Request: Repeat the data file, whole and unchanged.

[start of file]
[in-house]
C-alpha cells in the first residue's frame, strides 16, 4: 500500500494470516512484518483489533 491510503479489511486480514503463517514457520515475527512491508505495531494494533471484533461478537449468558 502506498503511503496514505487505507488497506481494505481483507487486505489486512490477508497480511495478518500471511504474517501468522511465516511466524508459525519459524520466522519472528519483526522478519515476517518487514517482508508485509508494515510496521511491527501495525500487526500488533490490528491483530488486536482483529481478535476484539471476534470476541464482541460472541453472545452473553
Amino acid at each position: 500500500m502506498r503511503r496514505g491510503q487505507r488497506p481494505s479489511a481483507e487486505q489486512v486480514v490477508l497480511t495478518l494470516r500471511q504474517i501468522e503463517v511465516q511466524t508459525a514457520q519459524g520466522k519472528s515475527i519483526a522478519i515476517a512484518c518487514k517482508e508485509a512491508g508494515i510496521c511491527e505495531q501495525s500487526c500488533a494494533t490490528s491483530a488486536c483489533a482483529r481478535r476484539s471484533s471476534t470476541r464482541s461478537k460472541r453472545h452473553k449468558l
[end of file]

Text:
[in-house]
C-alpha cells in the first residue's frame, strides 16, 4: 500500500494470516512484518483489533 491510503479489511486480514503463517514457520515475527512491508505495531494494533471484533461478537449468558 502506498503511503496514505487505507488497506481494505481483507487486505489486512490477508497480511495478518500471511504474517501468522511465516511466524508459525519459524520466522519472528519483526522478519515476517518487514517482508508485509508494515510496521511491527501495525500487526500488533490490528491483530488486536482483529481478535476484539471476534470476541464482541460472541453472545452473553
Amino acid at each position: 500500500m502506498r503511503r496514505g491510503q487505507r488497506p481494505s479489511a481483507e487486505q489486512v486480514v490477508l497480511t495478518l494470516r500471511q504474517i501468522e503463517v511465516q511466524t508459525a514457520q519459524g520466522k519472528s515475527i519483526a522478519i515476517a512484518c518487514k517482508e508485509a512491508g508494515i510496521c511491527e505495531q501495525s500487526c500488533a494494533t490490528s491483530a488486536c483489533a482483529r481478535r476484539s471484533s471476534t470476541r464482541s461478537k460472541r453472545h452473553k449468558l